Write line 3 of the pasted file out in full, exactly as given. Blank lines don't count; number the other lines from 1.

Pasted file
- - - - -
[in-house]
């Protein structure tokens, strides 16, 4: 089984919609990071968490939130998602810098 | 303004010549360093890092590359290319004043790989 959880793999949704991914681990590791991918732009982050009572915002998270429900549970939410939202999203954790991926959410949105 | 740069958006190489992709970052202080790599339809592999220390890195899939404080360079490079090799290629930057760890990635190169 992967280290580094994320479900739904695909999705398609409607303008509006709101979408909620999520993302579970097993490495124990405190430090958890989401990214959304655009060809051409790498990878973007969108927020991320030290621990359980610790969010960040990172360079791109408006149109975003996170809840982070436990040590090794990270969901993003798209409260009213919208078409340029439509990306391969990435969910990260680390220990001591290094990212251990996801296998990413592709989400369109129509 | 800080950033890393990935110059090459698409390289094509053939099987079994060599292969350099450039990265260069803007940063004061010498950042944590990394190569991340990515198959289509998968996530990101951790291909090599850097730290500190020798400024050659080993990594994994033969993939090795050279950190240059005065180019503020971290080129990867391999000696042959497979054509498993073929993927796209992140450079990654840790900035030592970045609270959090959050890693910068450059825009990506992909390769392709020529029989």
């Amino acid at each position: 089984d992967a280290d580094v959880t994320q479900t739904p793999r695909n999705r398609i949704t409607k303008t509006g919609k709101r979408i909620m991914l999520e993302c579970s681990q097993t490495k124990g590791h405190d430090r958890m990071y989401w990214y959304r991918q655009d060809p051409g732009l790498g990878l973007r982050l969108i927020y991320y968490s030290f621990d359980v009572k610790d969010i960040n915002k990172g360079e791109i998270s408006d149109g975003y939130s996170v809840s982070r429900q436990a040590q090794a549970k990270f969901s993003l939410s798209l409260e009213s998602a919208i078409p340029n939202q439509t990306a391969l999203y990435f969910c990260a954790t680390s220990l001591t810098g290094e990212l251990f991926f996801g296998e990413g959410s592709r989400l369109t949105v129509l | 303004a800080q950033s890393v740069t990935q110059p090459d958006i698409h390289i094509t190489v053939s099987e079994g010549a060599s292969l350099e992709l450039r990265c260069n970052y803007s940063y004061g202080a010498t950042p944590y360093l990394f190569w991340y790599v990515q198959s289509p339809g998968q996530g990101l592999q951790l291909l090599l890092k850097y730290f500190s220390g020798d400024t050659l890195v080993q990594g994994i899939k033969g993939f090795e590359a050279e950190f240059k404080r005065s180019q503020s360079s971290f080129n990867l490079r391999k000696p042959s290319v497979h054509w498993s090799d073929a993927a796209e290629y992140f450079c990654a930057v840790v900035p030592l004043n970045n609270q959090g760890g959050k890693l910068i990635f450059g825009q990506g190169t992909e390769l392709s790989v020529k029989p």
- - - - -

């Amino acid at each position: 089984d992967a280290d580094v959880t994320q479900t739904p793999r695909n999705r398609i949704t409607k303008t509006g919609k709101r979408i909620m991914l999520e993302c579970s681990q097993t490495k124990g590791h405190d430090r958890m990071y989401w990214y959304r991918q655009d060809p051409g732009l790498g990878l973007r982050l969108i927020y991320y968490s030290f621990d359980v009572k610790d969010i960040n915002k990172g360079e791109i998270s408006d149109g975003y939130s996170v809840s982070r429900q436990a040590q090794a549970k990270f969901s993003l939410s798209l409260e009213s998602a919208i078409p340029n939202q439509t990306a391969l999203y990435f969910c990260a954790t680390s220990l001591t810098g290094e990212l251990f991926f996801g296998e990413g959410s592709r989400l369109t949105v129509l | 303004a800080q950033s890393v740069t990935q110059p090459d958006i698409h390289i094509t190489v053939s099987e079994g010549a060599s292969l350099e992709l450039r990265c260069n970052y803007s940063y004061g202080a010498t950042p944590y360093l990394f190569w991340y790599v990515q198959s289509p339809g998968q996530g990101l592999q951790l291909l090599l890092k850097y730290f500190s220390g020798d400024t050659l890195v080993q990594g994994i899939k033969g993939f090795e590359a050279e950190f240059k404080r005065s180019q503020s360079s971290f080129n990867l490079r391999k000696p042959s290319v497979h054509w498993s090799d073929a993927a796209e290629y992140f450079c990654a930057v840790v900035p030592l004043n970045n609270q959090g760890g959050k890693l910068i990635f450059g825009q990506g190169t992909e390769l392709s790989v020529k029989p």